SAVANNAH, Ga. (WTOC) - Faculty at Savannah State University are back on campus this week, and students will be back in class on Aug. 17.
The university, like any other school, is learning to adjust in a time of COVID-19, from class sizes to cleaning procedures.
Over the summer, SSU leaders worked to come up with a plan to reopen campus safely. A big part of that is coming up with a classroom model that can incorporate CDC social distancing guidelines.
This fall, SSU students will have the option to take classes online, in-person or a combination of the two.
“Most of our classes I will say will be hybrid. What that means is, students, say they’re taking a Tuesday-Thursday class. A group of them will go on Tuesday, the other group will go on Thursday. And they’ll be online the day they are not in the classroom,” SSU Interim President Kimberly Ballard-Washington said.
Ballard-Washington says while some settings like labs or trips out on a boat for marine science courses obviously can’t be done online, most classes will work in a hybrid model.
“Our students come to Savannah State because they want a very special experience. And we are dedicated to giving them that experience whether they are online, hybrid or every class face-to-face,” Ballard-Washington said.
With regard to sanitizing and cleaning common spaces, classrooms, dorms and other points of contact around campus, Ballard-Washington says the university’s facilities department went through special training to learn how to clean and sanitize to help prevent the spread of coronavirus. Each office and classroom will also have cleaning supplies.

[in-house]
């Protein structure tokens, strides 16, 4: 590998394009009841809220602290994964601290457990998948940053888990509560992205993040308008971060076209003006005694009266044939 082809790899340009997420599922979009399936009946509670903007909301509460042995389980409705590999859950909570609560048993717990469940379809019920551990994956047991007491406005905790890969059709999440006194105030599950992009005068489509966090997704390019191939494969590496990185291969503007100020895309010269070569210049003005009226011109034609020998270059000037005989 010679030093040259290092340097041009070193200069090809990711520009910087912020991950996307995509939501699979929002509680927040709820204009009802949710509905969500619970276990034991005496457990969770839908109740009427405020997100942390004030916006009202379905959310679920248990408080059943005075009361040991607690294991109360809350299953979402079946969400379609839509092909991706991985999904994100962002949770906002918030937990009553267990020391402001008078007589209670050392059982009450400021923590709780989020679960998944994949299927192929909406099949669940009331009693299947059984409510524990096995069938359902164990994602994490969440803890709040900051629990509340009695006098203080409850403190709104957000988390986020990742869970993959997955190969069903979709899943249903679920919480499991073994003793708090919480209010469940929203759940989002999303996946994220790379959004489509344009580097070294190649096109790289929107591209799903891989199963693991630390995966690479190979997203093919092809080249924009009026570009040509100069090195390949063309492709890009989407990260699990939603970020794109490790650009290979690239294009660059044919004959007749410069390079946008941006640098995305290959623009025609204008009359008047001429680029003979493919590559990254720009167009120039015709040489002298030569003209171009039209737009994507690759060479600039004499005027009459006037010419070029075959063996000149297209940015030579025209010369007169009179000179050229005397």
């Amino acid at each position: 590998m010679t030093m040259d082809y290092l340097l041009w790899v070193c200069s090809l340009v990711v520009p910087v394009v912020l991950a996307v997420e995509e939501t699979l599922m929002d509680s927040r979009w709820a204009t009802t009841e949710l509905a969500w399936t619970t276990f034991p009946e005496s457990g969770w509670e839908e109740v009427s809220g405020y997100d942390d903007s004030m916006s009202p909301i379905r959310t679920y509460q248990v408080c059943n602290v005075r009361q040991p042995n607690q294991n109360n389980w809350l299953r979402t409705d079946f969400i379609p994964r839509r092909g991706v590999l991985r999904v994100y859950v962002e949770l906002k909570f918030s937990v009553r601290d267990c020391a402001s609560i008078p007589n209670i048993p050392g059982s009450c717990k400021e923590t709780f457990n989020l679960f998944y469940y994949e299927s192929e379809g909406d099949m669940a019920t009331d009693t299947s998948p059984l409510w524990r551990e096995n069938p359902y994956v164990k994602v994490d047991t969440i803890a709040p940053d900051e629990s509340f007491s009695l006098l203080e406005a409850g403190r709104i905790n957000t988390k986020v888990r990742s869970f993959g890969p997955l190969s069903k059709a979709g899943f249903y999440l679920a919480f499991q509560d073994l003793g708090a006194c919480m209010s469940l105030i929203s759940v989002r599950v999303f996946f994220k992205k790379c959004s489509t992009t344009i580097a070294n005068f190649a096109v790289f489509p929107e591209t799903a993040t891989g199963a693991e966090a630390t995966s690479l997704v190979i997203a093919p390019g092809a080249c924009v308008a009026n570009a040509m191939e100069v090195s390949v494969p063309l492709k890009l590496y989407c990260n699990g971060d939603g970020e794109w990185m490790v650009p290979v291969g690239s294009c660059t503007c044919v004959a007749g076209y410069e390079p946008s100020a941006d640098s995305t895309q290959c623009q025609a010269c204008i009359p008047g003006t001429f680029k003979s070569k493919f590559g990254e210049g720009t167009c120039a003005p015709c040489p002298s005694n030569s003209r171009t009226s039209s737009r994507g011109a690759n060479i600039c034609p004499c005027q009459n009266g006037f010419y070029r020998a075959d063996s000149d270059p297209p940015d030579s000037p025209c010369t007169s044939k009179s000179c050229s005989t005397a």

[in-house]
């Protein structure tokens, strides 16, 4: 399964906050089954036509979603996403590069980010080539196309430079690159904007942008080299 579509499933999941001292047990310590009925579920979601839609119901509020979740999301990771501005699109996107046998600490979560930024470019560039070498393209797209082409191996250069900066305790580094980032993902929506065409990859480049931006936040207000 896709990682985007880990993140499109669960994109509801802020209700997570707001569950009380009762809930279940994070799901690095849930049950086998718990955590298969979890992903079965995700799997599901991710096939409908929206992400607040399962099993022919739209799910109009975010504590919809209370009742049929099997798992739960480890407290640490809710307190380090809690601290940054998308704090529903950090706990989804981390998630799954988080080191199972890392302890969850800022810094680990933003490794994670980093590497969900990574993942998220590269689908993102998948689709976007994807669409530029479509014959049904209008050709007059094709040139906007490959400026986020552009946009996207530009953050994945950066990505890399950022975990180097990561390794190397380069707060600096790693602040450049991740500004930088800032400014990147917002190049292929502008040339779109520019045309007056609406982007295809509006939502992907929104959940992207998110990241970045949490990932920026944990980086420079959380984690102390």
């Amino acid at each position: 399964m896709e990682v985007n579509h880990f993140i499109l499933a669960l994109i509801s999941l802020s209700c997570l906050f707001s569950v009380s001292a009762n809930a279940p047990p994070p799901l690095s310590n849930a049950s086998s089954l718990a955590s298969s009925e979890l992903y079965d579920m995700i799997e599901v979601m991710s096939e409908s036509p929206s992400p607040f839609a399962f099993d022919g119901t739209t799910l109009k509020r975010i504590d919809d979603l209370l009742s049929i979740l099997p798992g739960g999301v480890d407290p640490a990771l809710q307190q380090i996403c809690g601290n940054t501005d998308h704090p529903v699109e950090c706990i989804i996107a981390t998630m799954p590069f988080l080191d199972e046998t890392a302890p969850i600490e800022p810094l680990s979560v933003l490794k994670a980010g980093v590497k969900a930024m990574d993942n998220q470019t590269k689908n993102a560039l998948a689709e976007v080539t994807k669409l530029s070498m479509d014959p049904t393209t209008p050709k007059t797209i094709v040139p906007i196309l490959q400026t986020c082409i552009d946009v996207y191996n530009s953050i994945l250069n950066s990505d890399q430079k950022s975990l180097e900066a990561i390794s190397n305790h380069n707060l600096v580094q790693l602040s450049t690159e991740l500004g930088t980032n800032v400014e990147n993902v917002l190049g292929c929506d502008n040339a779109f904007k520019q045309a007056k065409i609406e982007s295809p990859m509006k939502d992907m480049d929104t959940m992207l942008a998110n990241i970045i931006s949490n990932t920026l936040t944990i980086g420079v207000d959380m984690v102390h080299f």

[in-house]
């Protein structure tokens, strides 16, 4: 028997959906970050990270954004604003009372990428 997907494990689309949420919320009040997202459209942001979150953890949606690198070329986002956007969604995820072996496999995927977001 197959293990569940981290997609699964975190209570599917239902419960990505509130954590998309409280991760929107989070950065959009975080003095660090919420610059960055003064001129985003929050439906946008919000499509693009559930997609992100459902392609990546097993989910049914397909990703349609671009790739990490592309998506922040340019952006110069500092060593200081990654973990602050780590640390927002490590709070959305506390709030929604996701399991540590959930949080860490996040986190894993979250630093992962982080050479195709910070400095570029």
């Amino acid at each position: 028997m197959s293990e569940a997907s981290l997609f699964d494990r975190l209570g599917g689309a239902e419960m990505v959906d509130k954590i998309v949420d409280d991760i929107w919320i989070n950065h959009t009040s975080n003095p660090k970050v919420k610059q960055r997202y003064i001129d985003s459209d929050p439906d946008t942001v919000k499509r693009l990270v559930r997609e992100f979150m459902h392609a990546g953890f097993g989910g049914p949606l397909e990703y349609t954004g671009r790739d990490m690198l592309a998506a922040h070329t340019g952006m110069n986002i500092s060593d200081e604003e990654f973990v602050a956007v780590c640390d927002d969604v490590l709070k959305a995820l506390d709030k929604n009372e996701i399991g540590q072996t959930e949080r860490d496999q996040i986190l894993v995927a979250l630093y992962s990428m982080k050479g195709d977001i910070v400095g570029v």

“We’ve been working diligently since the beginning of the pandemic to get supplies in, and right now we’re in a good space,” Ballard-Washington said.
Masks will also be required on campus, and the interim president explained how that would be enforced.
“Masks are not a police action here at Savannah State University. For students, it will be through our student judicial process, and for faculty and staff it’s an employment issue. So, it’ll be addressed just like any other policy,” Ballard-Washington said.
She says for any suspected cases of COVID-19 on campus, self-isolation will be required. For conformed cases, those infected will have to quarantine.
“We’re going to do our best to conduct proper contact tracing, work with the Department of Public Health, but do our own also so that we can quickly get everyone into isolation that needs to be,” Ballard-Washington said.
Ballard-Washington also says the university will do its own coronavirus testing with results in days.
“We will be starting a new process with Testing for America next week, and I understand that one will be about a three day turnaround,” she said.
Ultimately, Ballard-Washington says it’ll be up to everyone on campus to heed the rules and guidelines to make the semester a success, and to keep everyone safe and healthy.
“What I would like everyone to recognize is that it is incumbent upon us as individuals to do our part in keeping each other safe. Our staff, our faculty and our students must take an active role in this. And if we all work together, I’m sure that we will get over this hurdle, and be able to move forth,” she said.